Ah, you are admiring the wall with the decoration of VR in bullet-marks. Handsome, do you not think? I am afraid that these did annoy the neighbours somewhat when Mr. Holmes whiled away an afternoon with a box of cartridges and his hair-trigger pistol. Maybe eccentric, I agree, but he is one of the great men of our age, and I think much may be forgiven genius, do you not agree?
Mrs. Hudson, some tea, and some of your admirable seed-cake, if you would be so kind.
Now where was I? Ah yes, you are admiring the bookshelves. An eclectic collection, is it not? No, please do not attempt to rearrange them. I remember doing just that once, and incurring the wrath of Sherlock Holmes.

The lens is a very fine instrument, which Mr. Holmes had imported from Germany. The snuff box is a gift from a grateful client whose name I am not at liberty to divulge.
I would strongly advise you not to touch that flask on the table there. It contains bichloride of mercury, and it is part of a particularly delicate experiment connected with the Camberwell poisoning case. Oh, I perceive that you did handle that apparatus. In that case, I would advise you to wash your hands well before partaking of the tea and cake which I now hear Mrs. Hudson bringing to us.

Hugh Ashton came from the UK to Japan in 1988 to work as a technical writer, and has remained in the country ever since. He still makes his living by putting words on paper (or to be more precise, words onto a computer screen), but in a slightly different field. He now writes commentaries and reports on business, specialising in the financial and technology fields, and conducts interviews with Japanese industry leaders, etc.

However, when he can find time, one of his main loves is writing fiction, which he has been doing since he was about eight years old. It has only been recently, though, that he has seen his fictional words in print. His alternate history novel, Beneath Gray Skies, set in a world where the American Civil War never took place, and the Confederates of the 1920s make an alliance with the German National Socialist party, was received to critical acclaim. At the Sharpe End, an account of life in Tokyo set against the backdrop of the 2008 Wall Street crash, and featuring gangsters, with British, American and North Korean agents, all in pursuit of a piece of technology that could change the financial world, has been described as one the most authentic accounts in contemporary fiction of expatriate life in Tokyo. Red Wheels Turning, set in the same alternate history universe as Beneath Gray Skies, followed in 2011.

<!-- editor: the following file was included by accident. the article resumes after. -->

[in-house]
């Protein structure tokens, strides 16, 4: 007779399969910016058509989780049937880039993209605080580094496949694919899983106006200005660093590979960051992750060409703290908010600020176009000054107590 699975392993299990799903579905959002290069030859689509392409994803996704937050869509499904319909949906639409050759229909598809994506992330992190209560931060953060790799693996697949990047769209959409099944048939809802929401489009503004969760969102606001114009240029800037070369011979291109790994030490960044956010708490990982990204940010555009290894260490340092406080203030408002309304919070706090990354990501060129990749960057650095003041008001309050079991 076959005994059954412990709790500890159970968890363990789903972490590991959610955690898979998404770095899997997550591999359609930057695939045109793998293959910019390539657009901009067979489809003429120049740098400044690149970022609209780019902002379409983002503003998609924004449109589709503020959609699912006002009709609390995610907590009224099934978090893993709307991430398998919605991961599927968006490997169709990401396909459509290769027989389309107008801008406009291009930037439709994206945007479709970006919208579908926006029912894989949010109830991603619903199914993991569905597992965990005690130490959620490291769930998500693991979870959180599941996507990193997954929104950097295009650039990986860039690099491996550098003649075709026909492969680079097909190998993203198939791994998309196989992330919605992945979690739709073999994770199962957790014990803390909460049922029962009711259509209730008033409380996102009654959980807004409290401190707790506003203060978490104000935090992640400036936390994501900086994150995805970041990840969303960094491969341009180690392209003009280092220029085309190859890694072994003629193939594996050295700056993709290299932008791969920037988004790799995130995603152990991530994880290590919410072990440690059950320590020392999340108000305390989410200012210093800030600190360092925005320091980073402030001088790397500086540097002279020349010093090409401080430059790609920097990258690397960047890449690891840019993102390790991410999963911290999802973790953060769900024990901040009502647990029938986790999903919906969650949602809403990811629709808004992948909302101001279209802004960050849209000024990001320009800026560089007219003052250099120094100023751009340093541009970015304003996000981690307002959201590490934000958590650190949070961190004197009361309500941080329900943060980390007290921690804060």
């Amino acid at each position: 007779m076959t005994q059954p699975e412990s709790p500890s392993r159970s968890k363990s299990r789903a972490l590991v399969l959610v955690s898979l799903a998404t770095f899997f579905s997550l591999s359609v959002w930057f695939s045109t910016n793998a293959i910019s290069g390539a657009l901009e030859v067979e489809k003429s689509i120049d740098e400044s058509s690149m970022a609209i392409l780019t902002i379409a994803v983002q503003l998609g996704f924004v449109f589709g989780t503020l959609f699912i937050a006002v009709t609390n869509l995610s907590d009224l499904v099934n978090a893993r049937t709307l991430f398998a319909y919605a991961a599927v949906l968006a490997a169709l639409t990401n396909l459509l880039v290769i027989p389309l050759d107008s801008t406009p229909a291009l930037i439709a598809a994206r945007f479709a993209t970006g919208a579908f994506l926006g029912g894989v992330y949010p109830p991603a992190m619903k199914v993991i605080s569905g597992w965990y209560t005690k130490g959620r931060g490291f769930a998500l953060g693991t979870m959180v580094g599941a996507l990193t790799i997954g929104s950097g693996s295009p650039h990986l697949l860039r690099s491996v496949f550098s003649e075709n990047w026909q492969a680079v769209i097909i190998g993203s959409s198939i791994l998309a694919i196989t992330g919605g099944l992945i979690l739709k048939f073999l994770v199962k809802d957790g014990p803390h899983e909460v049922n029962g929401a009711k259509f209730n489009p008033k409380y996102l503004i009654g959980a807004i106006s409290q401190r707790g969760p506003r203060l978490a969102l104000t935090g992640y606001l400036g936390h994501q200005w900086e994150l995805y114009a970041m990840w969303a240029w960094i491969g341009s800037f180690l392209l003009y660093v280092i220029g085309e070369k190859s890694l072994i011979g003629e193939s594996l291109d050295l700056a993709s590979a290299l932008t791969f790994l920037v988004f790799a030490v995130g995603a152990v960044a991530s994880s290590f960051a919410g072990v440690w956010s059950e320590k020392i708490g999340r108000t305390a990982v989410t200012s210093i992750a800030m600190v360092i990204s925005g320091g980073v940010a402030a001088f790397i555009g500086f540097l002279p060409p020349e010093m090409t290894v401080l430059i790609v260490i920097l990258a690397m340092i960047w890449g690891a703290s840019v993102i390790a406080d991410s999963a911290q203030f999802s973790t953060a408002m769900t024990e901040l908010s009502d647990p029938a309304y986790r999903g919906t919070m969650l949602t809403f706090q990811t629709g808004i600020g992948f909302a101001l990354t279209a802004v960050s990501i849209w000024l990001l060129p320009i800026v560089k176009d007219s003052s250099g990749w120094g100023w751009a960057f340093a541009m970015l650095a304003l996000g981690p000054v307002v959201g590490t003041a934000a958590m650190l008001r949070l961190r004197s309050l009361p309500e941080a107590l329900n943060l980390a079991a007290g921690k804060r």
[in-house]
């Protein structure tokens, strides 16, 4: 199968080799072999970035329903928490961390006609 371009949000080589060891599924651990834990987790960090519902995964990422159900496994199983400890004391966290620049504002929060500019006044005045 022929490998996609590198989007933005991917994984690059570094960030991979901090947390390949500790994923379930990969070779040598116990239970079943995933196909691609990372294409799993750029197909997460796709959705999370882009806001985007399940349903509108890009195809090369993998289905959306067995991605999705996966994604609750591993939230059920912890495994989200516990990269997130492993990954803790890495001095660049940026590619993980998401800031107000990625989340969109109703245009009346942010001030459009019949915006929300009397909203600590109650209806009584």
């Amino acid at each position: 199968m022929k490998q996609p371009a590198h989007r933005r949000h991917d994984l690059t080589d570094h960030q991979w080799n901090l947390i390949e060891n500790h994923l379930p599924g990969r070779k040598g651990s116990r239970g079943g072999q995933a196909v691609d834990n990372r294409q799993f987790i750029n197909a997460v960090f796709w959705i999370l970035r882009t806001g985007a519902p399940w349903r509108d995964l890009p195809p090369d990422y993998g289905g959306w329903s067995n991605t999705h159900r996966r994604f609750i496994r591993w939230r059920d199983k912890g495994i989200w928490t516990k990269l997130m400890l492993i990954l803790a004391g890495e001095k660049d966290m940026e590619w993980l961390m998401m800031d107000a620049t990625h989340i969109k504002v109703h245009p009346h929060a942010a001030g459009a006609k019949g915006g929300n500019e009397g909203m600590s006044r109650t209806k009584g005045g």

As a long-time admirer of Sir Arthur Conan Doyle's famous detective, Sherlock Holmes, Hugh has often wanted to complete the canon of the stories by writing the stories which are tantalizingly mentioned in passing by Watson, but never published. His latest offering of three such stories brings Sherlock Holmes to life again, with one reviewer remarking that “my beloved Sherlock was portrayed with great skill”, and another that “Ashton nails the mannerisms of both Holmes and Watson to a tee as well as weaving a mystery that rivals that of, dare I say it? Sir Arthur Conan Doyle, himself”.

More Sherlock Holmes stories from the same source are definitely on the cards, as Hugh continues to recreate 221B Baker Street from the relatively exotic location of Kamakura, Japan, a little south of Tokyo.

Beneath Gray Skies (and blog on publishing and writing) –

At the Sharpe End –

Red Wheels Turning –

Check out all of Hugh's books at